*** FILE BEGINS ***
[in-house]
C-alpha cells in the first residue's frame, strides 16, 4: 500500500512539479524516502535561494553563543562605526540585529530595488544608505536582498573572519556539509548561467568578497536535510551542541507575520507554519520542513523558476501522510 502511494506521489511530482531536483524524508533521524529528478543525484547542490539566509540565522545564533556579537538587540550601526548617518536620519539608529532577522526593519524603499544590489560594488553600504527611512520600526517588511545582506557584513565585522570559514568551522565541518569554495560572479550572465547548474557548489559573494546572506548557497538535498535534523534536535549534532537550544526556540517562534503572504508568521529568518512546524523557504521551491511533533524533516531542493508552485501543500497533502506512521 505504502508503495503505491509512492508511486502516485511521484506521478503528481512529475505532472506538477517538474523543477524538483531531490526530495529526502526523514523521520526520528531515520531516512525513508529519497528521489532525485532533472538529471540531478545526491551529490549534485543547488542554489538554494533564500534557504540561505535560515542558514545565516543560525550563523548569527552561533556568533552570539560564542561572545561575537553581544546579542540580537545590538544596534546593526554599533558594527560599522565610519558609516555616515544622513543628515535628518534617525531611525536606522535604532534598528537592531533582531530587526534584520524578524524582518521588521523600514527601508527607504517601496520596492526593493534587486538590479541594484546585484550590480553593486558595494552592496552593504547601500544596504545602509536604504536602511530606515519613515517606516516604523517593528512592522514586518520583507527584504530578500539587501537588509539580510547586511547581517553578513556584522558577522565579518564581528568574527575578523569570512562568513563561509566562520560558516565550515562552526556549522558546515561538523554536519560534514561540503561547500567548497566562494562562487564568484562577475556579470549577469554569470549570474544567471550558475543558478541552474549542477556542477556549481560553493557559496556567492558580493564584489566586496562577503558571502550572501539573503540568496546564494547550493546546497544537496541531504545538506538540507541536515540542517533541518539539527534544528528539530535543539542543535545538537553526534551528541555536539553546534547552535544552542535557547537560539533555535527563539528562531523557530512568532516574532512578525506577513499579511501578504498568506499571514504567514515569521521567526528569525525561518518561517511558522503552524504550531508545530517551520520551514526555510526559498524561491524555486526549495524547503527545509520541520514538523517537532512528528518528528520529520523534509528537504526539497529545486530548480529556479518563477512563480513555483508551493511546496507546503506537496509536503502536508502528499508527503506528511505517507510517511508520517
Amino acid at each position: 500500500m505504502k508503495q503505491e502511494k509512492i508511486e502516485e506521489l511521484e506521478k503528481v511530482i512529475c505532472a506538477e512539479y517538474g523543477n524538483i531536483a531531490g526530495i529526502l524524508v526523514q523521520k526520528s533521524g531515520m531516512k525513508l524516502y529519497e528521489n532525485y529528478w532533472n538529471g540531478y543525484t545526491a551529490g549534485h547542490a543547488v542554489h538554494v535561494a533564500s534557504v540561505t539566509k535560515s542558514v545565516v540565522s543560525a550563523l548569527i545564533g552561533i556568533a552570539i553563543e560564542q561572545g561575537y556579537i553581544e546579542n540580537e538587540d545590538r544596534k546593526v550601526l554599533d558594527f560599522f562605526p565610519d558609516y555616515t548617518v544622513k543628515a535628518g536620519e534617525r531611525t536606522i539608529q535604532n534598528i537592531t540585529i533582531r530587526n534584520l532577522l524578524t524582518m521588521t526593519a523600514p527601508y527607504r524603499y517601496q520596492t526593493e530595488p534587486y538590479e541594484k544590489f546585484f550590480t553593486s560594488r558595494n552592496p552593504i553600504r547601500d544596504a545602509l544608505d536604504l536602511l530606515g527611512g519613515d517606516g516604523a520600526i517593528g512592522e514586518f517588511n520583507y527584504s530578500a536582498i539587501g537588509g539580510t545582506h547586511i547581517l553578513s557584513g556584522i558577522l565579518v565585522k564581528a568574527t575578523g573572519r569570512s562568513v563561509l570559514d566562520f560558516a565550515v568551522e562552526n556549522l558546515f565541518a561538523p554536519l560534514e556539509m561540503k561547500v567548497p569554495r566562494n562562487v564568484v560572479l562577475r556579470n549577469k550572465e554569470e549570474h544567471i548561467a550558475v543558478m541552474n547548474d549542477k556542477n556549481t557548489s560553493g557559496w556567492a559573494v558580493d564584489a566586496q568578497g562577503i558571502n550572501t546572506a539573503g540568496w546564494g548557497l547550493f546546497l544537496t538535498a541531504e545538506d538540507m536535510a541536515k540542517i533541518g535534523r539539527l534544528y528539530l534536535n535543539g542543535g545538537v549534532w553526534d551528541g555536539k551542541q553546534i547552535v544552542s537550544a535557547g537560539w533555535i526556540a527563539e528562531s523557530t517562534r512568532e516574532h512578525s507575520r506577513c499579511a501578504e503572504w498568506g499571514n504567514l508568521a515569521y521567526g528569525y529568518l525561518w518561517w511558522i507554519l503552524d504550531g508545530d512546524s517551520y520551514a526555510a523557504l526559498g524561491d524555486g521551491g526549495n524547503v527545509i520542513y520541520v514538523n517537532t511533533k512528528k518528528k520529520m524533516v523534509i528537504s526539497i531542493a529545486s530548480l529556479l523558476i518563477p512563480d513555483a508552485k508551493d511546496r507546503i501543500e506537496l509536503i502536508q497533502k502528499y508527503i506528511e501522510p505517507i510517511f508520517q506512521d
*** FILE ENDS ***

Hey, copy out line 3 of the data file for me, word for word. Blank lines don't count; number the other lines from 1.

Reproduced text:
Amino acid at each position: 500500500m505504502k508503495q503505491e502511494k509512492i508511486e502516485e506521489l511521484e506521478k503528481v511530482i512529475c505532472a506538477e512539479y517538474g523543477n524538483i531536483a531531490g526530495i529526502l524524508v526523514q523521520k526520528s533521524g531515520m531516512k525513508l524516502y529519497e528521489n532525485y529528478w532533472n538529471g540531478y543525484t545526491a551529490g549534485h547542490a543547488v542554489h538554494v535561494a533564500s534557504v540561505t539566509k535560515s542558514v545565516v540565522s543560525a550563523l548569527i545564533g552561533i556568533a552570539i553563543e560564542q561572545g561575537y556579537i553581544e546579542n540580537e538587540d545590538r544596534k546593526v550601526l554599533d558594527f560599522f562605526p565610519d558609516y555616515t548617518v544622513k543628515a535628518g536620519e534617525r531611525t536606522i539608529q535604532n534598528i537592531t540585529i533582531r530587526n534584520l532577522l524578524t524582518m521588521t526593519a523600514p527601508y527607504r524603499y517601496q520596492t526593493e530595488p534587486y538590479e541594484k544590489f546585484f550590480t553593486s560594488r558595494n552592496p552593504i553600504r547601500d544596504a545602509l544608505d536604504l536602511l530606515g527611512g519613515d517606516g516604523a520600526i517593528g512592522e514586518f517588511n520583507y527584504s530578500a536582498i539587501g537588509g539580510t545582506h547586511i547581517l553578513s557584513g556584522i558577522l565579518v565585522k564581528a568574527t575578523g573572519r569570512s562568513v563561509l570559514d566562520f560558516a565550515v568551522e562552526n556549522l558546515f565541518a561538523p554536519l560534514e556539509m561540503k561547500v567548497p569554495r566562494n562562487v564568484v560572479l562577475r556579470n549577469k550572465e554569470e549570474h544567471i548561467a550558475v543558478m541552474n547548474d549542477k556542477n556549481t557548489s560553493g557559496w556567492a559573494v558580493d564584489a566586496q568578497g562577503i558571502n550572501t546572506a539573503g540568496w546564494g548557497l547550493f546546497l544537496t538535498a541531504e545538506d538540507m536535510a541536515k540542517i533541518g535534523r539539527l534544528y528539530l534536535n535543539g542543535g545538537v549534532w553526534d551528541g555536539k551542541q553546534i547552535v544552542s537550544a535557547g537560539w533555535i526556540a527563539e528562531s523557530t517562534r512568532e516574532h512578525s507575520r506577513c499579511a501578504e503572504w498568506g499571514n504567514l508568521a515569521y521567526g528569525y529568518l525561518w518561517w511558522i507554519l503552524d504550531g508545530d512546524s517551520y520551514a526555510a523557504l526559498g524561491d524555486g521551491g526549495n524547503v527545509i520542513y520541520v514538523n517537532t511533533k512528528k518528528k520529520m524533516v523534509i528537504s526539497i531542493a529545486s530548480l529556479l523558476i518563477p512563480d513555483a508552485k508551493d511546496r507546503i501543500e506537496l509536503i502536508q497533502k502528499y508527503i506528511e501522510p505517507i510517511f508520517q506512521d